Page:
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Novel Coronavirus (COVID-19)
Jun 1, 2020

Temporary Relief for Employers – New Employment Standards Regulation

By Daniel Pugen
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On May 29, 2020, the Ontario government introduced Ontario Regulation 228/20 (the “Regulation”) that amends the Ontario Employment Standards Act, 2000 (the “ESA”) and provides some welcome news to employers impacted by the COVID-19 pandemic.

As a result of COVID-19, many employers were forced to implement temporary lay-offs. Under the ESA, a temporary lay-off is deemed to be a termination of employment after 13 weeks (or 35 weeks if certain statutory conditions are met). Upon this deemed termination, ESA termination pay and, if applicable, severance pay is owed to the employee. Further, many employers also implemented wage/hour reductions, which may have exposed employers to claims that the reduction was a lay-off or a constructive dismissal. Some employers were concerned that they would be exposed to statutory liability through no fault of their own but as a result of the sudden onset of COVID-19 and the closure of economic activity it brought. This is what the Government has tried to address.

The following is a brief summary of the Regulation, which primarily applies to non-unionized employees:

  • The COVID-19 Period - The Regulation defines the “COVID-19 period” as the period beginning on March 1, 2020 and ending on a date that is six weeks after the declared Emergency Order is terminated. This period is important as the provisions respecting temporary lay-off and reductions of hours/wages are temporary and only last for the duration of the COVID-19 Period.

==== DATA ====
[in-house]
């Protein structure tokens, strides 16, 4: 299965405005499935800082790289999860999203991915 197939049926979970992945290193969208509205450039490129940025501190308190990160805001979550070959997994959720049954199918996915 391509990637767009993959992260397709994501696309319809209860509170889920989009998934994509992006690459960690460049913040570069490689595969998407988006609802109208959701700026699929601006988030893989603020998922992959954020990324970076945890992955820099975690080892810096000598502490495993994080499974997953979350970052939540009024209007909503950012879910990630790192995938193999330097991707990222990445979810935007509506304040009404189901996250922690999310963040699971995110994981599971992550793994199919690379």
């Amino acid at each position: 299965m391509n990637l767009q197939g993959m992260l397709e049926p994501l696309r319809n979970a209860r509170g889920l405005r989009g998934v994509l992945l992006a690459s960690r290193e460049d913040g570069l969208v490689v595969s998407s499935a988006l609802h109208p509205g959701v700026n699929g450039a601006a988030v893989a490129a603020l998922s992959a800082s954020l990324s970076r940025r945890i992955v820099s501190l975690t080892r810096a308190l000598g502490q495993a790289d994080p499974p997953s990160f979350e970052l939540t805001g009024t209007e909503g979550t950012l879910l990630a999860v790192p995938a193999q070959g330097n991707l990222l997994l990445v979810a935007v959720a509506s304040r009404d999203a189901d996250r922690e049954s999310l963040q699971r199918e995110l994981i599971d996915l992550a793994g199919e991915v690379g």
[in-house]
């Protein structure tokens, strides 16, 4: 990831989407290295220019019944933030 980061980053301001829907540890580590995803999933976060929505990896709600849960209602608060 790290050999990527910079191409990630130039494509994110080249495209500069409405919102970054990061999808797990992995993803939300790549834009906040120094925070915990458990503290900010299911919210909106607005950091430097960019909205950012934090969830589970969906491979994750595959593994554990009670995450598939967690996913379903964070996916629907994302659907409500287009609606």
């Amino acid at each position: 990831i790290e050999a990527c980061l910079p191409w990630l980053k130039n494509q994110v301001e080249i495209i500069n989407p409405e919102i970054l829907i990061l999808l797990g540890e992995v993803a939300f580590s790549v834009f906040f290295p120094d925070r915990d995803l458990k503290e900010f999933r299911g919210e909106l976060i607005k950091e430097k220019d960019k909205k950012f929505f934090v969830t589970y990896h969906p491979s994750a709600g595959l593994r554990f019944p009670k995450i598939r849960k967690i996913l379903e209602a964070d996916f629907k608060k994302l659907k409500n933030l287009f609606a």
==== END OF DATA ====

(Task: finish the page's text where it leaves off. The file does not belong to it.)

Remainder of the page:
• Deemed Leave of Absence for those on Temporary Lay-Off - Employees that were placed on temporary lay-off after March 1, 2020 as a result of COVID-19 will be deemed to be on infectious disease emergency leave under the ESA. This means that the weeks on lay-off prior to the Regulation will not ‘count’ for purposes of a temporary lay-off. If the employer ceased benefit plan contributions as of May 29, 2020, the employer does not have to reinstate those benefits during the COVID-19 Period. Employees deemed to be on the leave will not have to provide actual notice of their intent to take a leave of absence. It is important to note that employees on leave of absence are treated differently under the ESA than those on temporary lay-off. Notably, those on protected leaves generally have the right to reinstatement.

  • Reduction in Hours Not a Constructive Dismissal Under ESA - A temporary reduction of hours or wages due to COVID-19 and during the COVID-19 period will not trigger claims of constructive dismissal. Additionally, employees will not be deemed to have been temporarily laid-off if their hours or wages were reduced due to COVID-19 and during the COVID-19 Period. This was important to clarify as reductions in wages/hours can be deemed a week of temporary lay-off under the ESA in some cases. The Regulation defines in detail what constitutes a reduction of hours or wages depending on whether the employee has a regular work week or not. Claims filed with the Ministry of Labour regarding a reduction of hours are now deemed to not have been filed if the reduction in hours occurred due to COVID-19 and during the COVID-19 Period.

  • Terminations of Employment - The Regulation does not generally impact terminations of employment or permanent lay-offs that have already occurred. For those employees who are currently on working notice of termination, with consent of both parties that notice can be withdrawn and the employee will be deemed to be on infectious disease emergency leave.

Like all employment standards provisions, the Regulation is complicated and exemptions apply. Legal advice should be sought in relation to any issues arising out of the application of the Regulation.

As the current pandemic and cautious re-opening continues, it is likely that the Government may continue to implement changes to the employment standards regime.  We will continue to update our clients and monitor developments as they emerge.


If you have any questions about COVID-19 and your workplace, or any other human resource law issue, please contact a member of our team. For more information about dealing with COVID-19, please visit our COVID-19 Resource Centre.